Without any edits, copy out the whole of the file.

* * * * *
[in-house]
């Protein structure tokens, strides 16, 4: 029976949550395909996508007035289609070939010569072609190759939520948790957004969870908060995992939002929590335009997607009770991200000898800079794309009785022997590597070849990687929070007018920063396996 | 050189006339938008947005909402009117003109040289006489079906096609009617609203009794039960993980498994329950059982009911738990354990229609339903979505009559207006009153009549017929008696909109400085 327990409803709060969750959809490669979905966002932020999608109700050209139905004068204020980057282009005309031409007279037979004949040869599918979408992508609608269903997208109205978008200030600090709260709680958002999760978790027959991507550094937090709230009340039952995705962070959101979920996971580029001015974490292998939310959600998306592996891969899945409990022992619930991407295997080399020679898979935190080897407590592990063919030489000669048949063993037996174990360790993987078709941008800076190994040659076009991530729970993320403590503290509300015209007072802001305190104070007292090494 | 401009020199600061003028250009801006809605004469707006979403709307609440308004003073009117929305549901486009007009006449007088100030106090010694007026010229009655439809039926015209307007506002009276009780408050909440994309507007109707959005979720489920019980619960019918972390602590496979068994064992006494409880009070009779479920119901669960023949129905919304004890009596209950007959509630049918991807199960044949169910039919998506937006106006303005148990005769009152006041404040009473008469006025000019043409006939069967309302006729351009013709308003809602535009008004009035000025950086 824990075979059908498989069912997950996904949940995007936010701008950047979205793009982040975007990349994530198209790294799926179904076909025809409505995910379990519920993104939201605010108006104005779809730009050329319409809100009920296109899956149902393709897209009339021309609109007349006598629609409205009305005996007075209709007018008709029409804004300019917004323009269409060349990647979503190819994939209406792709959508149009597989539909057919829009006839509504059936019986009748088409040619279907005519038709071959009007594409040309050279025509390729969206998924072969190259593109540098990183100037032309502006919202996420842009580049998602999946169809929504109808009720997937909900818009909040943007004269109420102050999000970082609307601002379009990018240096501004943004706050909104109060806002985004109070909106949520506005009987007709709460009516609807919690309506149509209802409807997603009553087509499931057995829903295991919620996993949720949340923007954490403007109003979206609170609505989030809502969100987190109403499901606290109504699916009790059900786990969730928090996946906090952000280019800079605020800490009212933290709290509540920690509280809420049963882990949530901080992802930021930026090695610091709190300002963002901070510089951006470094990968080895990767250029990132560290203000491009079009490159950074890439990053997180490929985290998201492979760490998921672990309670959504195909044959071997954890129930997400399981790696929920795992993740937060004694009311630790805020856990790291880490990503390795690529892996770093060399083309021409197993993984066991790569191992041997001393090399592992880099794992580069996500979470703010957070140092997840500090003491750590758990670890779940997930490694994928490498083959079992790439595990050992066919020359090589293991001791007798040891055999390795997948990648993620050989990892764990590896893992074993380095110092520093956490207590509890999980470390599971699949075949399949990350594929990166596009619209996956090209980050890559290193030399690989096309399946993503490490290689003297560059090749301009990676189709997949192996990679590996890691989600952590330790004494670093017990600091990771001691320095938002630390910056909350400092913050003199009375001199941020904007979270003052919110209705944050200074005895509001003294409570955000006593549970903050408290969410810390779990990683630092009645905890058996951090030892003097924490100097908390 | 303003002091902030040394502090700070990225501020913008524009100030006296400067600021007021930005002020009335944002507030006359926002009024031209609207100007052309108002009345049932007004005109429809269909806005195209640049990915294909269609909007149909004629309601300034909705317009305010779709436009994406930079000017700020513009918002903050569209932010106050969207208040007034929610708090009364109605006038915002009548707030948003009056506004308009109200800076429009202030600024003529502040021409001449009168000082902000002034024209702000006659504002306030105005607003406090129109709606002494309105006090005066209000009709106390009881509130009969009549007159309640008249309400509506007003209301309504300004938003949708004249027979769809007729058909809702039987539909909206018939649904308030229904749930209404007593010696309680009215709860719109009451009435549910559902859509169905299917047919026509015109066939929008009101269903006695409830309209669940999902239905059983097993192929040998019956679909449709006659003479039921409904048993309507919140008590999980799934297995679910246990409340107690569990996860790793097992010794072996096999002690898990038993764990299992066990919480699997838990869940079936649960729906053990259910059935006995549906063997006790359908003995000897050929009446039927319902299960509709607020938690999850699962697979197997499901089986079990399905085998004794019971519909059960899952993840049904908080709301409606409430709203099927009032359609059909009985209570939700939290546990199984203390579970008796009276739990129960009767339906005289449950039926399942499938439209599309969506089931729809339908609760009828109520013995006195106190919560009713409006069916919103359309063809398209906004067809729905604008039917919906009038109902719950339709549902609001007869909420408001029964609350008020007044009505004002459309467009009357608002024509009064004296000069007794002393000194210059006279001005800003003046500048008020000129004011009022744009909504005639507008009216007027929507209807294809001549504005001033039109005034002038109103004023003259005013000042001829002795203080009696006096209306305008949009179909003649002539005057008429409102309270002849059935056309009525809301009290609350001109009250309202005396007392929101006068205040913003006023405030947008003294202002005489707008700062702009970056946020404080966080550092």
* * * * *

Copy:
[in-house]
């Protein structure tokens, strides 16, 4: 029976949550395909996508007035289609070939010569072609190759939520948790957004969870908060995992939002929590335009997607009770991200000898800079794309009785022997590597070849990687929070007018920063396996 | 050189006339938008947005909402009117003109040289006489079906096609009617609203009794039960993980498994329950059982009911738990354990229609339903979505009559207006009153009549017929008696909109400085 327990409803709060969750959809490669979905966002932020999608109700050209139905004068204020980057282009005309031409007279037979004949040869599918979408992508609608269903997208109205978008200030600090709260709680958002999760978790027959991507550094937090709230009340039952995705962070959101979920996971580029001015974490292998939310959600998306592996891969899945409990022992619930991407295997080399020679898979935190080897407590592990063919030489000669048949063993037996174990360790993987078709941008800076190994040659076009991530729970993320403590503290509300015209007072802001305190104070007292090494 | 401009020199600061003028250009801006809605004469707006979403709307609440308004003073009117929305549901486009007009006449007088100030106090010694007026010229009655439809039926015209307007506002009276009780408050909440994309507007109707959005979720489920019980619960019918972390602590496979068994064992006494409880009070009779479920119901669960023949129905919304004890009596209950007959509630049918991807199960044949169910039919998506937006106006303005148990005769009152006041404040009473008469006025000019043409006939069967309302006729351009013709308003809602535009008004009035000025950086 824990075979059908498989069912997950996904949940995007936010701008950047979205793009982040975007990349994530198209790294799926179904076909025809409505995910379990519920993104939201605010108006104005779809730009050329319409809100009920296109899956149902393709897209009339021309609109007349006598629609409205009305005996007075209709007018008709029409804004300019917004323009269409060349990647979503190819994939209406792709959508149009597989539909057919829009006839509504059936019986009748088409040619279907005519038709071959009007594409040309050279025509390729969206998924072969190259593109540098990183100037032309502006919202996420842009580049998602999946169809929504109808009720997937909900818009909040943007004269109420102050999000970082609307601002379009990018240096501004943004706050909104109060806002985004109070909106949520506005009987007709709460009516609807919690309506149509209802409807997603009553087509499931057995829903295991919620996993949720949340923007954490403007109003979206609170609505989030809502969100987190109403499901606290109504699916009790059900786990969730928090996946906090952000280019800079605020800490009212933290709290509540920690509280809420049963882990949530901080992802930021930026090695610091709190300002963002901070510089951006470094990968080895990767250029990132560290203000491009079009490159950074890439990053997180490929985290998201492979760490998921672990309670959504195909044959071997954890129930997400399981790696929920795992993740937060004694009311630790805020856990790291880490990503390795690529892996770093060399083309021409197993993984066991790569191992041997001393090399592992880099794992580069996500979470703010957070140092997840500090003491750590758990670890779940997930490694994928490498083959079992790439595990050992066919020359090589293991001791007798040891055999390795997948990648993620050989990892764990590896893992074993380095110092520093956490207590509890999980470390599971699949075949399949990350594929990166596009619209996956090209980050890559290193030399690989096309399946993503490490290689003297560059090749301009990676189709997949192996990679590996890691989600952590330790004494670093017990600091990771001691320095938002630390910056909350400092913050003199009375001199941020904007979270003052919110209705944050200074005895509001003294409570955000006593549970903050408290969410810390779990990683630092009645905890058996951090030892003097924490100097908390 | 303003002091902030040394502090700070990225501020913008524009100030006296400067600021007021930005002020009335944002507030006359926002009024031209609207100007052309108002009345049932007004005109429809269909806005195209640049990915294909269609909007149909004629309601300034909705317009305010779709436009994406930079000017700020513009918002903050569209932010106050969207208040007034929610708090009364109605006038915002009548707030948003009056506004308009109200800076429009202030600024003529502040021409001449009168000082902000002034024209702000006659504002306030105005607003406090129109709606002494309105006090005066209000009709106390009881509130009969009549007159309640008249309400509506007003209301309504300004938003949708004249027979769809007729058909809702039987539909909206018939649904308030229904749930209404007593010696309680009215709860719109009451009435549910559902859509169905299917047919026509015109066939929008009101269903006695409830309209669940999902239905059983097993192929040998019956679909449709006659003479039921409904048993309507919140008590999980799934297995679910246990409340107690569990996860790793097992010794072996096999002690898990038993764990299992066990919480699997838990869940079936649960729906053990259910059935006995549906063997006790359908003995000897050929009446039927319902299960509709607020938690999850699962697979197997499901089986079990399905085998004794019971519909059960899952993840049904908080709301409606409430709203099927009032359609059909009985209570939700939290546990199984203390579970008796009276739990129960009767339906005289449950039926399942499938439209599309969506089931729809339908609760009828109520013995006195106190919560009713409006069916919103359309063809398209906004067809729905604008039917919906009038109902719950339709549902609001007869909420408001029964609350008020007044009505004002459309467009009357608002024509009064004296000069007794002393000194210059006279001005800003003046500048008020000129004011009022744009909504005639507008009216007027929507209807294809001549504005001033039109005034002038109103004023003259005013000042001829002795203080009696006096209306305008949009179909003649002539005057008429409102309270002849059935056309009525809301009290609350001109009250309202005396007392929101006068205040913003006023405030947008003294202002005489707008700062702009970056946020404080966080550092």